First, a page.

On the biggest stage in track and field this year, former Ole Miss All-American Brittney Reese delivered the best jump of her life.
Reese won the long jump at the world championships on Sunday with a personal-best effort of 7.10 meters (23 feet, 3 1/2 inches) on her third attempt at the historic Olympic Stadium in Berlin. Her jump was seven inches better than that of the runner-up.
amp”The thought of winning the world championship hasn’t quite sunk in yet,amp” Reese, a 22-year-old native of Gulfport, told reporters. amp”For me to get it so young, I am very excited right now.amp”
Reese now owns the three best jumps in the world this year, all three of which have topped 23 feet.
And she has answered skeptics in the (mainly European) track and field press, who questioned whether the young Mississippi native – who spent 2005-06 at Gulf Coast Community College playing basketball and not competing in track at all – was up to the challenge.
“I had it in me, but the media was telling me I couldn’t do it in the finals,” Reese said. “So, I wanted to finally prove that I can do it.”
Sunday’s gold medal victory was the next big step in a dramatic progression for Reese, the 2007 NCAA indoor and outdoor champion at Ole Miss who won the 2008 Olympic Trials – the national championship for that year – and then successfully defended her national title this summer.
On the world stage, she was eighth at the 2007 worlds and fifth at the Beijing Olympics, At her age – she turns 23 on Sept. 9 – she could, barring injury, be a player on the world stage for perhaps the next decade.
But first, the world’s best female long jumper will have to catch up on her sleep.
amp”I have been losing sleep,amp” Reese said, as she prepared herself for the challenge of rising to the occasion in Berlin. amp”Hopefully, I can go back and get some sleep.amp”
Reese, 23, was jumping in a field that included the 2008 Olympic gold and silver medal winners. Tatyana Lebedeva of Russia, who finished second in Beijing last year, was also second on Sunday.
“I know everybody was banking on Lebedeva,” Reese said.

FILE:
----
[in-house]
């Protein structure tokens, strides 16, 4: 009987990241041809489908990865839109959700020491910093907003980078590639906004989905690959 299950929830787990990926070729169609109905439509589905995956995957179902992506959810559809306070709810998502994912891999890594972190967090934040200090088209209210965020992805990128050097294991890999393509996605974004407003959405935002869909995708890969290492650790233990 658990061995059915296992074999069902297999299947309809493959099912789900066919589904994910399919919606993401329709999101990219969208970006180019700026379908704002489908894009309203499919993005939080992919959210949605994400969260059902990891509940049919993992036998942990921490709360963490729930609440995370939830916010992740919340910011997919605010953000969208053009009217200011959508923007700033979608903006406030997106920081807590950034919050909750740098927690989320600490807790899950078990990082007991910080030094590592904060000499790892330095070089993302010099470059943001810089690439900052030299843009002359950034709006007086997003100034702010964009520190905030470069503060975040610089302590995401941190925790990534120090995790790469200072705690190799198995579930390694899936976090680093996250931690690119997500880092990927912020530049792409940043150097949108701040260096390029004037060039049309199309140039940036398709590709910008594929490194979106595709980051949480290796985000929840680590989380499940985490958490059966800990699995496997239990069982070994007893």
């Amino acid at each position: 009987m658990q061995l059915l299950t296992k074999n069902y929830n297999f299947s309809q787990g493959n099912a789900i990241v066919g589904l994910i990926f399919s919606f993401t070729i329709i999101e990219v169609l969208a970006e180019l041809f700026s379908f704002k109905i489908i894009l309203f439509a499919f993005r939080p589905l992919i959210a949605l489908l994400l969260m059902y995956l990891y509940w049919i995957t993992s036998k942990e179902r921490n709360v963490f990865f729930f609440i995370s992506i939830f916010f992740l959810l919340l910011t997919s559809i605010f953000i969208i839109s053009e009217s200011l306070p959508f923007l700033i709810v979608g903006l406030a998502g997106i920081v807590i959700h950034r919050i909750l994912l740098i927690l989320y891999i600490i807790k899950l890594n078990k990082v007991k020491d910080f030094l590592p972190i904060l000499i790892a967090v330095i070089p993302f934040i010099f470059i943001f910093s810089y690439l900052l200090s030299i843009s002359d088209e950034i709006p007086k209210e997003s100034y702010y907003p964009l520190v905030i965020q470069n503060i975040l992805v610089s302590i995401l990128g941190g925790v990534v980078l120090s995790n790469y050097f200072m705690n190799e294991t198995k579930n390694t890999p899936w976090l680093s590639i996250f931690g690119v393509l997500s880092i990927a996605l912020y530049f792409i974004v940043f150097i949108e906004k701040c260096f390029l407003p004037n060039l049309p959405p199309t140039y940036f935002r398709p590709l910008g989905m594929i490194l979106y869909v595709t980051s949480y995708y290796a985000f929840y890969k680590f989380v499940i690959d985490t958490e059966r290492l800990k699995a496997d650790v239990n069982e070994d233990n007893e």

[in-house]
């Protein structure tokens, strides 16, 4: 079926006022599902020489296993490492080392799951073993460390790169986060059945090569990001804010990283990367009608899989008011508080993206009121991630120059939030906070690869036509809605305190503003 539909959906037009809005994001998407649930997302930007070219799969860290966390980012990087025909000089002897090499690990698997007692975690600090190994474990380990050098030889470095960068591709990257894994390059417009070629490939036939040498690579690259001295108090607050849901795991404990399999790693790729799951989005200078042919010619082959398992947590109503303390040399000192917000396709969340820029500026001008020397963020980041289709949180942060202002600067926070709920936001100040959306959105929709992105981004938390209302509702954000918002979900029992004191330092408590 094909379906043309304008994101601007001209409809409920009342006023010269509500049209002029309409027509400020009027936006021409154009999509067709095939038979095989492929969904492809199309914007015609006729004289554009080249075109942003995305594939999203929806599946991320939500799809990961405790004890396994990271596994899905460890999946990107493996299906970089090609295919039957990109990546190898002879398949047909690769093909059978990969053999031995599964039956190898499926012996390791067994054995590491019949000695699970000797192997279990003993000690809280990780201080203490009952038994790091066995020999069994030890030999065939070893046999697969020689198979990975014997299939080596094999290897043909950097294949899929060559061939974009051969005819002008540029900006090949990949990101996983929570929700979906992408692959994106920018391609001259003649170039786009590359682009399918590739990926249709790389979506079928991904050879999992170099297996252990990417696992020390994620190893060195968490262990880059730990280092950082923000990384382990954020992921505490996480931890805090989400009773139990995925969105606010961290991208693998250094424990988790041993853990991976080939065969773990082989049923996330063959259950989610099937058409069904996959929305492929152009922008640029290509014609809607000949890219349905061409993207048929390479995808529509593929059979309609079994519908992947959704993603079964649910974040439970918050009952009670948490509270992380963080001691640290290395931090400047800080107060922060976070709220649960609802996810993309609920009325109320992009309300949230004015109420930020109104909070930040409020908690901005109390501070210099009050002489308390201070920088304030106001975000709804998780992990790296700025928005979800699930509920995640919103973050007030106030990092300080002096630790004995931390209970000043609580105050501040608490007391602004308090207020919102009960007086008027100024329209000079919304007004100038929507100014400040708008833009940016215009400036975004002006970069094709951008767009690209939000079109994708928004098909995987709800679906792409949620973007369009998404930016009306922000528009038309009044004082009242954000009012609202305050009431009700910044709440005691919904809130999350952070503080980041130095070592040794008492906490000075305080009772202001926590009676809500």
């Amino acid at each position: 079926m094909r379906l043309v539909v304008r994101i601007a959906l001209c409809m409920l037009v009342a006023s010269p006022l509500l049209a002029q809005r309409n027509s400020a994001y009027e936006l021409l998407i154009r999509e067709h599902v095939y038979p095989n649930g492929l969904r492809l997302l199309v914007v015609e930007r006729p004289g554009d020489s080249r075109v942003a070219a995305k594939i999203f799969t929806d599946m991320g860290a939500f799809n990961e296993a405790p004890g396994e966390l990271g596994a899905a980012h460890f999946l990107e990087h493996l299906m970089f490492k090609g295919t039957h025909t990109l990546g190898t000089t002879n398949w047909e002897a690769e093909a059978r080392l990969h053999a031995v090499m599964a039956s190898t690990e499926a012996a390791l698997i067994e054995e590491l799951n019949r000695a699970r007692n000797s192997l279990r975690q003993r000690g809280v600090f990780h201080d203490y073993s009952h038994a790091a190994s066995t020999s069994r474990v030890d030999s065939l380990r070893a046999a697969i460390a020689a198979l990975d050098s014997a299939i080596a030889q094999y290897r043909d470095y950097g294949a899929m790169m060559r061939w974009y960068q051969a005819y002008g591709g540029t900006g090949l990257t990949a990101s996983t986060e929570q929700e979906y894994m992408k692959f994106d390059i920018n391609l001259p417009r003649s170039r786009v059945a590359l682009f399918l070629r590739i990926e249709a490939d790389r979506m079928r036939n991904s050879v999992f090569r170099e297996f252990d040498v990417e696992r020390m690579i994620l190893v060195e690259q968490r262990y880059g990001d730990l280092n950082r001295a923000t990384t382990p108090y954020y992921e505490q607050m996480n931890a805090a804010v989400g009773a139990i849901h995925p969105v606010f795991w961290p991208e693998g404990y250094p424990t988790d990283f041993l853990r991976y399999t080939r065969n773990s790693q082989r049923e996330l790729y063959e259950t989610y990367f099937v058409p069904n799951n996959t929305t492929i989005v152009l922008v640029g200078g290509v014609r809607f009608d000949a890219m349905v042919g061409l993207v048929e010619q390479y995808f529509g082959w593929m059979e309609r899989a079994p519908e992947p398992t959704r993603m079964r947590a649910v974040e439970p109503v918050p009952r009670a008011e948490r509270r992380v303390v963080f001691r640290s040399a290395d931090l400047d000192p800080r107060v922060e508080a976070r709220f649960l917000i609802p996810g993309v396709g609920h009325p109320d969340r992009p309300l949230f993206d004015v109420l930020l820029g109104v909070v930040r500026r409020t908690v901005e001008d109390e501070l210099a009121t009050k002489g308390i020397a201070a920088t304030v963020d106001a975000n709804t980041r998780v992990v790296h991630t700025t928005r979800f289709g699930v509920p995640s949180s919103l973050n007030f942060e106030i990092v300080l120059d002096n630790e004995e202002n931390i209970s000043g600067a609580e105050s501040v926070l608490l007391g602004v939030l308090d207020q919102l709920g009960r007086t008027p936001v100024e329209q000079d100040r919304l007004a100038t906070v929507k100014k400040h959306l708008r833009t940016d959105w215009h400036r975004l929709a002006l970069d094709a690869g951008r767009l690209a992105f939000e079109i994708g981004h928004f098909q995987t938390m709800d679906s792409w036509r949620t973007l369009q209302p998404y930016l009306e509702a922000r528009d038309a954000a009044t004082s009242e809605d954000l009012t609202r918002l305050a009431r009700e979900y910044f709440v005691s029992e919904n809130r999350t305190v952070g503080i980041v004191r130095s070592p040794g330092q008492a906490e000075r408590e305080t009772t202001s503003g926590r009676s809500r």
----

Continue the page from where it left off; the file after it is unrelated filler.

Reese’s message to her Twitter followers before Sunday’s jumps: amp”gotta do big things today.amp”
The 33-year-old Lebdeva, who was jumping 11th in the 12-woman field, led after the second round of jumps with her 6.97 (22-10 1/2). Reese took the lead for good when she jumped fifth in the third round.
Both Lebdeva and Reese jumped with a 1 mph tailwind.
Reese was cautious in her approach in Friday’s qualifying, taking on an estimated five inches in front of the board to avoid a foul. In Sunday’s big jump, which was quickly posted to YouTube, it appears she hits the board with a couple of inches to spare.
After landing, Reese popped up and gestured to the stadium crowd, never stopping to look back at her distance.
Reese said she adjusted her technique slightly for Sunday’s jumps after a review of her jumps at this summer’s national championships.
amp”I brought my last two steps back in and I popped the big one out,amp” Reese said. amp”I went back after the qualifying round and looked at some of my jumps from the national championships in Eugene, and it looked like I needed more speed.amp”
Reese is still coached by Ole Miss head coach Joe Walker. She turned pro before the 2008 Olympics.
The bronze medal on Sunday went to Karin Mey Melis of Turkey for her third-round 6.80 (22-3 3/4).
The Olympic gold medalist a year ago, Maurren Hoga Maggi of Brazil, finished seventh.
Reese had the only individual gold for the U.S. on the final day of the worlds, but a sweep of the 1,600-meter relays gave Team USA a meet-leading 10 golds and 22 total medals. Jamaica and Russia tied for second with 13 medals. Jamaica was second with seven golds.
John L. Pitts/NEMS Daily Journal